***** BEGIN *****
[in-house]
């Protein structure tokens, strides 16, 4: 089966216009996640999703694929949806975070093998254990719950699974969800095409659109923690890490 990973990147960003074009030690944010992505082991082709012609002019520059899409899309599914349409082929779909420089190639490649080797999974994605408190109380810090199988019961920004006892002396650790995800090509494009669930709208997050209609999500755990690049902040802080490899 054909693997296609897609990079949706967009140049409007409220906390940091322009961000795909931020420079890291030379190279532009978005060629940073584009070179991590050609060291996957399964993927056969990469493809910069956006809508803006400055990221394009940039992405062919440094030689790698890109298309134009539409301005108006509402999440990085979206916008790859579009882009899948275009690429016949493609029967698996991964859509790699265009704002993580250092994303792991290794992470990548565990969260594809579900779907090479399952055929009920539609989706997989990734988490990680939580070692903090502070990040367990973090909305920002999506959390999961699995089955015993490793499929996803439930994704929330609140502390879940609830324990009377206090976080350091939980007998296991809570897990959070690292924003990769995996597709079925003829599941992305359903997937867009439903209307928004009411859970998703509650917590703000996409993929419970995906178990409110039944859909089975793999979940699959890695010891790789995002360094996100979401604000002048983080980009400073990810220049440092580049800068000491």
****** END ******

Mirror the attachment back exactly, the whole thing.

[in-house]
């Protein structure tokens, strides 16, 4: 089966216009996640999703694929949806975070093998254990719950699974969800095409659109923690890490 990973990147960003074009030690944010992505082991082709012609002019520059899409899309599914349409082929779909420089190639490649080797999974994605408190109380810090199988019961920004006892002396650790995800090509494009669930709208997050209609999500755990690049902040802080490899 054909693997296609897609990079949706967009140049409007409220906390940091322009961000795909931020420079890291030379190279532009978005060629940073584009070179991590050609060291996957399964993927056969990469493809910069956006809508803006400055990221394009940039992405062919440094030689790698890109298309134009539409301005108006509402999440990085979206916008790859579009882009899948275009690429016949493609029967698996991964859509790699265009704002993580250092994303792991290794992470990548565990969260594809579900779907090479399952055929009920539609989706997989990734988490990680939580070692903090502070990040367990973090909305920002999506959390999961699995089955015993490793499929996803439930994704929330609140502390879940609830324990009377206090976080350091939980007998296991809570897990959070690292924003990769995996597709079925003829599941992305359903997937867009439903209307928004009411859970998703509650917590703000996409993929419970995906178990409110039944859909089975793999979940699959890695010891790789995002360094996100979401604000002048983080980009400073990810220049440092580049800068000491």